The standard number that comes to the mind of many, and indeed the public, of submarine losses in the U.S. Navy is 52. This figure comes from a document published after World War II entitled Submaripe Report, Depth Charge. Bomb. Mine, Torpedo, and Gunfire Damage Including Losses in Action. In this report are listed the 52 submarines lost during the period 7 December 1941 to 15 August 1945. This list of 52 has been memorialized by the Submarine Veteram of WWD and in the years since the end of the war, has become the standard answer to bow many boats were lost. The listing includes those boats lost with the loss of all hands, with some survivors, with all the crew as survivors, boats scuttled, and boats abandoned. However, for the entire history of the Force, the list is longer. In fact, using the criteria of the WWD list, we have lost (16 submarines. And an additional six have been lost while in the service of foreign navies and four have been lost due to special circumstances. This gives a total of 76 submarines built by and commissioned in the U.S. Navy which have been lost to service. This is over 10 percent of the submarines we have commissioned.
The following is a list of those submarines lost during the 100 year history of the Force.
Category I-Lost with all hands (45 submarines)
USS F-4 (SS 21) was lost on 21 March 1915 with the loss of 19 officers and men when it foundered off Honolulu Harbor.
USS S-4 (SS 109) was lost on 17 December 1927 with the loss of 34 officers and men when it was sunk after ramming by USCG PAULDING.
USS 0-9 (SS 70) was lost on 20 June 1941 with the loss of 34 officers and men when it foundered off Isle of Shoals, 15 miles from Portsmouth, NH, 42°-59′-48″N, 70′-20′-27″W.
USS S-26 (SS 131) was lost on 24 January 1942 with the loss of 46 officers and men when it was sunk after ramming by USS
PC-460 in the Gulf of Panama, 14 miles west of San Jose Light.
USS SHARK (SS 174) was lost on 11 February 1942 with the loss of 59 officers and men when it was sunk East of Menado, Celebes as a result of one of three attacks. (11Feb42 E of Menado, 17 Feb42 N of Kendari, 21Feb42 E of Kendari).
USS GRUNION (SS 216) was lost on 1 August 1942 with the loss of 70 officers and men when it was sunk near entrance to Kiska (Alaska) Harbor. (Ed. Note: See article by CDR Alden in -this issue.)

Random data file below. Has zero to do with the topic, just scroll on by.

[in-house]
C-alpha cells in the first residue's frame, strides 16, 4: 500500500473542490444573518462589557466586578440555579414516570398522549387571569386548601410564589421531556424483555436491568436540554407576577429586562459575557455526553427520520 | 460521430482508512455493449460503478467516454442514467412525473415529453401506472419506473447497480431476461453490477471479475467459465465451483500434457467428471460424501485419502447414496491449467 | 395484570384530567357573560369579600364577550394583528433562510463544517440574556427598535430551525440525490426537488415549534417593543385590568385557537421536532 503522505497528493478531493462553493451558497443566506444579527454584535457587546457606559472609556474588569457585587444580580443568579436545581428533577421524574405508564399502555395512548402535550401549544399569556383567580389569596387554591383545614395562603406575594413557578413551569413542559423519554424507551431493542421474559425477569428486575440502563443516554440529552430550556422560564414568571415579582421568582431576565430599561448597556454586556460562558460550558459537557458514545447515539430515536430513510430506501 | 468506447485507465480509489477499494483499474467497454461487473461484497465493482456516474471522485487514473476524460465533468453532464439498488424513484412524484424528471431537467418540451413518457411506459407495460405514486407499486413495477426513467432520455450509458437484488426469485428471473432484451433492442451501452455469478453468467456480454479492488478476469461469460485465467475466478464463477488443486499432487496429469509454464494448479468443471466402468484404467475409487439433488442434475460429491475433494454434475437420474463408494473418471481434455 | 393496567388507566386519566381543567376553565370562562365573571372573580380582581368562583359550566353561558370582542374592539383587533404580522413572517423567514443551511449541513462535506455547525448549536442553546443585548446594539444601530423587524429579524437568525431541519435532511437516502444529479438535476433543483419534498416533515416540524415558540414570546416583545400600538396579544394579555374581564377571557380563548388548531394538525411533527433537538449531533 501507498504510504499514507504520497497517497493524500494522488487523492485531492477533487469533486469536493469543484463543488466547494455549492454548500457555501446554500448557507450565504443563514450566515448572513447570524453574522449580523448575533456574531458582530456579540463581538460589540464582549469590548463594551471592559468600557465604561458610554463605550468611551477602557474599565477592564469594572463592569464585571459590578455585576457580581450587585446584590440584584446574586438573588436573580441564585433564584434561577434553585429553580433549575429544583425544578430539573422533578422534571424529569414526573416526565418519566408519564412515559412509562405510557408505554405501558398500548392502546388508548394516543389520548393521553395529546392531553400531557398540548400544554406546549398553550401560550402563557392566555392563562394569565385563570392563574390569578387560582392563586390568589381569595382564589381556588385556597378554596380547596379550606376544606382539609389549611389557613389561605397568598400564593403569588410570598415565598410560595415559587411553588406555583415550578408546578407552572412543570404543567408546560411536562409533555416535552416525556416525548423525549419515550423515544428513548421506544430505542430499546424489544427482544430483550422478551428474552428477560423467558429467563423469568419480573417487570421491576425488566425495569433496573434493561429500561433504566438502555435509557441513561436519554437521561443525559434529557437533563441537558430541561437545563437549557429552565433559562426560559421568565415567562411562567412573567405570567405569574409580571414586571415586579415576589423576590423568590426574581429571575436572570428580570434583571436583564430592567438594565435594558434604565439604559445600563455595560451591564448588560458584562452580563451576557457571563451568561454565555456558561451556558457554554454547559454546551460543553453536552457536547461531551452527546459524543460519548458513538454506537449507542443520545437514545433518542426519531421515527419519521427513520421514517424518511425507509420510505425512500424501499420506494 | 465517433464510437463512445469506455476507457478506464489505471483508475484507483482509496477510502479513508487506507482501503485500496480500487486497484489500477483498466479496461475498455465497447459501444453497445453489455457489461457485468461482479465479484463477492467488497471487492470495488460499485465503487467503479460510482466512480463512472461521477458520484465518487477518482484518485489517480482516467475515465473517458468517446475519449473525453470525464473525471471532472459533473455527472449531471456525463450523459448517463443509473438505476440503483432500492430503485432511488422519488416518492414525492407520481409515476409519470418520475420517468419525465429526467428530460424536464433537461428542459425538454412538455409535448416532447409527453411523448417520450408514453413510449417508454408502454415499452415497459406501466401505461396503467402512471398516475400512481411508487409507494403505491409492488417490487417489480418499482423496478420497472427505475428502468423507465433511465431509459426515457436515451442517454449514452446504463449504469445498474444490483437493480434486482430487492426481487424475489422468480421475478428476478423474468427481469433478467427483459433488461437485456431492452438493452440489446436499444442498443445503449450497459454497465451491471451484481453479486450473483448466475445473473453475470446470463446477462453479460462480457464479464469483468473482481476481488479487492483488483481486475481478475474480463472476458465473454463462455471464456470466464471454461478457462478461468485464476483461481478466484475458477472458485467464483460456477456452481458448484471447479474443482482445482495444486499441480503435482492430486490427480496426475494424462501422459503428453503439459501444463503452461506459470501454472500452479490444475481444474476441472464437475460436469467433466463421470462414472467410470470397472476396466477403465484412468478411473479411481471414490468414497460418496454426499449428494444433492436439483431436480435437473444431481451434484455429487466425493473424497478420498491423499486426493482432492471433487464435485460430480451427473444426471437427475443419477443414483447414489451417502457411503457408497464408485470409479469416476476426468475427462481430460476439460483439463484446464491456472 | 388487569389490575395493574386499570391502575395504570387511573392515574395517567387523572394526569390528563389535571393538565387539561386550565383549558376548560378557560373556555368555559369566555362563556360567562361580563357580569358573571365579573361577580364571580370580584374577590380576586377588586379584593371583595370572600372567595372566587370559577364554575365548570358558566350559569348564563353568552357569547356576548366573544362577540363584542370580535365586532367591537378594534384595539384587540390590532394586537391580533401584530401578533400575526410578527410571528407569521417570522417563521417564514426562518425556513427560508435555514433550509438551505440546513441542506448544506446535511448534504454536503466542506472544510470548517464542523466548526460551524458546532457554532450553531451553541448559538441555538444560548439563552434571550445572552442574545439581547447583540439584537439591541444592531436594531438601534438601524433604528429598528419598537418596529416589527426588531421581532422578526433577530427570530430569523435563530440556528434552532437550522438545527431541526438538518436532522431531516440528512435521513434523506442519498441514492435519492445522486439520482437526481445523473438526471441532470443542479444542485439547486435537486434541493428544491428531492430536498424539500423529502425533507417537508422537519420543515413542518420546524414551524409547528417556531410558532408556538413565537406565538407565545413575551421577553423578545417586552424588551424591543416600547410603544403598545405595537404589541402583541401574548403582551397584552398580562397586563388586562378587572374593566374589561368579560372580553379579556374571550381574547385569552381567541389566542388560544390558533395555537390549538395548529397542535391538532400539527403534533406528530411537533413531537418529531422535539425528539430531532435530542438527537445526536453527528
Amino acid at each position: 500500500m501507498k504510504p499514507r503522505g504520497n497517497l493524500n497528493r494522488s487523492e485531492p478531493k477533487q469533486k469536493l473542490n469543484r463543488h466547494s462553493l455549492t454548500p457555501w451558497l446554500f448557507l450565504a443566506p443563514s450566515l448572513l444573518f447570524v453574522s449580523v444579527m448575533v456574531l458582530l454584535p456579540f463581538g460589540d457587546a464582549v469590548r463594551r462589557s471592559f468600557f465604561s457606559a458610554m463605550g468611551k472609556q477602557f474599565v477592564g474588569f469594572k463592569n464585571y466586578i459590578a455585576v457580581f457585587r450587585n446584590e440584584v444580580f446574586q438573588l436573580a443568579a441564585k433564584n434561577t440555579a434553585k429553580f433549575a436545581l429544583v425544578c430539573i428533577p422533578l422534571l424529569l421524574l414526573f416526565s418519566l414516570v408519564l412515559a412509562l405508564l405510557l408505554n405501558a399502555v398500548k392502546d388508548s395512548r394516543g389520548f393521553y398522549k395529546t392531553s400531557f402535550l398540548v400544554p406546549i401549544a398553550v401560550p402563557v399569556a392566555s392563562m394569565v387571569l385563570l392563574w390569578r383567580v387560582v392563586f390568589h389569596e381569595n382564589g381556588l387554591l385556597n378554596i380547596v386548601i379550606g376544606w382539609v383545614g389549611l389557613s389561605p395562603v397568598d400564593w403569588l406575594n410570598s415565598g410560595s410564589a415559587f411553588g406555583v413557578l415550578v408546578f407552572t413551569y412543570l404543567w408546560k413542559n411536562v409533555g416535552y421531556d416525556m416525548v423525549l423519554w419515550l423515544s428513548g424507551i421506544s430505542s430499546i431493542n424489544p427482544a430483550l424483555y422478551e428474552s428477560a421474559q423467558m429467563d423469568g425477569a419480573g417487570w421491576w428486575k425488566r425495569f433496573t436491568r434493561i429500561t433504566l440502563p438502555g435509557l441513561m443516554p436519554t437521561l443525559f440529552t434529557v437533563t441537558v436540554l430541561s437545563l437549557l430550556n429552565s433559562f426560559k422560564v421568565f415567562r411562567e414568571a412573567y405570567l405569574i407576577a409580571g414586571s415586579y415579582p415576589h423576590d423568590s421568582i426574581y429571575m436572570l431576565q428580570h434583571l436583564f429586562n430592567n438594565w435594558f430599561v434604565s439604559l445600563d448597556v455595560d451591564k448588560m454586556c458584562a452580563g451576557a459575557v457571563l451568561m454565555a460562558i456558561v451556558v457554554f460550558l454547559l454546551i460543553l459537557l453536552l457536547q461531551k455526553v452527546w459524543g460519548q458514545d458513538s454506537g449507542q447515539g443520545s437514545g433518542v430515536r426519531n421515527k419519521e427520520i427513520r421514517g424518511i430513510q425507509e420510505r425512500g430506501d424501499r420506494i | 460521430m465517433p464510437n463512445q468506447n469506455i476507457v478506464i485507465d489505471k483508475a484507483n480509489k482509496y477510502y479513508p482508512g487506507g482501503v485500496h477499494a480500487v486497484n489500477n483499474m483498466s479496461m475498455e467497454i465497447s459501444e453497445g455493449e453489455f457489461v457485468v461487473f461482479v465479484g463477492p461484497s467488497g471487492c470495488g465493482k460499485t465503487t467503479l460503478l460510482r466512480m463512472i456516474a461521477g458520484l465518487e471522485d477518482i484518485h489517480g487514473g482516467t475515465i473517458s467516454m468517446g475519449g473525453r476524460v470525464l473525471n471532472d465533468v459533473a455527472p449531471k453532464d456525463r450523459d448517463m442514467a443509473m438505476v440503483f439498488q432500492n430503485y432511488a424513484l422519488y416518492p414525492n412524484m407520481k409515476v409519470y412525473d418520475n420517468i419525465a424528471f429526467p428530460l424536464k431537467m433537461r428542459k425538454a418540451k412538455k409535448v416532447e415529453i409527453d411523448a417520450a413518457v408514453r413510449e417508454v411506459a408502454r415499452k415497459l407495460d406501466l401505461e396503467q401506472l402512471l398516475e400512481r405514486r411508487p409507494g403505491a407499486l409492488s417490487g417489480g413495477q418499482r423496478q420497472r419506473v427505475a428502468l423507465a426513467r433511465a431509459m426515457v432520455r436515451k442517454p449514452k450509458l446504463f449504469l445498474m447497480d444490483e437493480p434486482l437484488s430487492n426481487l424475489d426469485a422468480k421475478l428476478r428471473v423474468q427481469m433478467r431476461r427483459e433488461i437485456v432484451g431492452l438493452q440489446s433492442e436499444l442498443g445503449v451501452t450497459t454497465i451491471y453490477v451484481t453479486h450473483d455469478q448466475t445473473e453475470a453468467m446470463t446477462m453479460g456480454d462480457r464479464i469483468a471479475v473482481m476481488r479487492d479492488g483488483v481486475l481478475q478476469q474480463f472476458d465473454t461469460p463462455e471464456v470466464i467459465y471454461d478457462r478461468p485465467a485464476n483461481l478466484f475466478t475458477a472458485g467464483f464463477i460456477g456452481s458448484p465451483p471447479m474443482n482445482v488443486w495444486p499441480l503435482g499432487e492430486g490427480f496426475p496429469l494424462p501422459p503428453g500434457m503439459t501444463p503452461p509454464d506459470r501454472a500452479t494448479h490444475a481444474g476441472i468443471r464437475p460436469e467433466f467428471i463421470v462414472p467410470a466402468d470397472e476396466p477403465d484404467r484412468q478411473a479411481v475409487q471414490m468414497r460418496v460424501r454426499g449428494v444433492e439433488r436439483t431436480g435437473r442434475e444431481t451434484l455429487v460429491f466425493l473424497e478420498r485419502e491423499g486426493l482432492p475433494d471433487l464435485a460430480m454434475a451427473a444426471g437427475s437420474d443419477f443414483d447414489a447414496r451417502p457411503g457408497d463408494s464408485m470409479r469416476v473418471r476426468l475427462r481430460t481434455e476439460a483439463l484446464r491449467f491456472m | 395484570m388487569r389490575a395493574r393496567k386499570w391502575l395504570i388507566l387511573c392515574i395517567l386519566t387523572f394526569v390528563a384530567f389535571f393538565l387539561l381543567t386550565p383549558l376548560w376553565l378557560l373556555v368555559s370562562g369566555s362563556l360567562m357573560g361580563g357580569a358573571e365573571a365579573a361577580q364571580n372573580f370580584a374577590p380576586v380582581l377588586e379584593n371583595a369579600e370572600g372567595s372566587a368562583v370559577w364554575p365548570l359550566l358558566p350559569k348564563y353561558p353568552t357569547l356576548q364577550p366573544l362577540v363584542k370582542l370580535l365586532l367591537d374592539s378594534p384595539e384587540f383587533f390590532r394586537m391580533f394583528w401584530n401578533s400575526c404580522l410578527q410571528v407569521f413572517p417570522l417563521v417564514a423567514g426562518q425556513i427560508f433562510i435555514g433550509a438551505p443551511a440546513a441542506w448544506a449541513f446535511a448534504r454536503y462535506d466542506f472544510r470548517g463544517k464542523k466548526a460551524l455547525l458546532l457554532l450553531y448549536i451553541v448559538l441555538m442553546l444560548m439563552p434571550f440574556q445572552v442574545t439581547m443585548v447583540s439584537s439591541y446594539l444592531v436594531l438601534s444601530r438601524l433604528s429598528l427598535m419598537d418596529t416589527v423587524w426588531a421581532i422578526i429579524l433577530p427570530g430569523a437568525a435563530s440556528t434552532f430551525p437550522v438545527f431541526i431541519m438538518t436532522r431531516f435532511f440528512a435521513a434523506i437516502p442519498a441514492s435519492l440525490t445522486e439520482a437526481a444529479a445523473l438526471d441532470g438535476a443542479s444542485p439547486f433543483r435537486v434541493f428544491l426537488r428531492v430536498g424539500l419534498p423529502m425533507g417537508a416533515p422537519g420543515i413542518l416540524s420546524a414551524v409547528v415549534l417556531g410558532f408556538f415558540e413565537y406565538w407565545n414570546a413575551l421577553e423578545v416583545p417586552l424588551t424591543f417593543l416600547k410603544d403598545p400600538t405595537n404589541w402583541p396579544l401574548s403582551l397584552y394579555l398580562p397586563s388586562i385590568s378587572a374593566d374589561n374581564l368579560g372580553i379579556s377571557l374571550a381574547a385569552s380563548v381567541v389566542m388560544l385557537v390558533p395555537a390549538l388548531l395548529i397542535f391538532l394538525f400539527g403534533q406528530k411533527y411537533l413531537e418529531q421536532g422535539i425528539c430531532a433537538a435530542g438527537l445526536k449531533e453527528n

USS ARGONAUT (SS 166) was lost on 10 January 1943 with the loss of 84 officers and men when it was sunk off Rabaul near 05 155N 153 5OE; (another location given as 5° 40S 152° 02E).
USS AMBERJACK (SS 219) was lost on 16 February 1943 with the loss of 72 officers and men when it was sunk off Rabaul; last contact at S0 OSS 152° 37E.
USS GRAMPUS (SS 207) was lost on S March 1943 with the loss of 72 officers and men when it was sunk in the Blackett Strait; possibly in Vella Gulf, last contacts at 4° SSS 152° 30E.
USS TRITON (SS 201) was lost on l5 March 1943 with the loss of 74 officers and men when it was sunk at 00 09N 144° SS E.
USS PICKEREL (SS 177) was lost on 3 April 1943 with the loss of 74 officers and men when it was sunk within lume of Shiramuka Light off Honshu (aka Shiranuka Light).
USS R-12 (SS 89) was lost on 12 June 1943 with the loss of 42 officers and men when it foundered off Key West, 24° 24’30″N 81° 28’30”.
USS RUNNER (SS 275) was lost on 1 July 1943 with the loss of 78 officers and men when it was sunk somewhere between Midway and Hokkaido.
USS PAMPANO (SS 181) was lost on 1 September 1943 with the loss of 76 officers and men when it was sunk off the northeast coast of Honshu.
USS GRAYLING (SS 209) was lost on 9 September 1943 with the loss of 76 officers and men when it was sunk in or near Tablas Strait, PI.
USS CISCO (SS 290) was lost on 28 September 1943 with the loss of 76 officers and men when it was sunk in Sulu Sea west of Mindinao, 9° 47N, 121° 44E.
USS WAHOO (SS 238) was lost on 11 October 1943 with the loss of 79 officers and men when it was sunk in or near La Perouse Strait.
USS DORADO (SS 248) was lost on 12 October 1943 with the loss of78 officers and men when it was sunk in Western Atlantic, possibly near Cuba.
USS CORVINA (SS226) was lost on 16 November 1943 with the loss of 82 officers and men when it was sunk south of Truk (attack at 151° lOE 5° SON).
USS CAPELIN (SS 289) was lost on 1 December 1943 with the loss of76 officers and men when it was sunk off Celebes possibly off Kaoe Bay; Halmabera 1° 34N 123° 07 or in Molukka Passage.
USS SCORPION (SS 278) was lost on 1 February 1944 with the loss of 77 officers and men when it was sunk East China Sea.
USS GRAYBACK (SS 208) was lost on 26 February 1944 with the loss of 80 officers and men when it was sunk near 25° 47N 128° 4SE.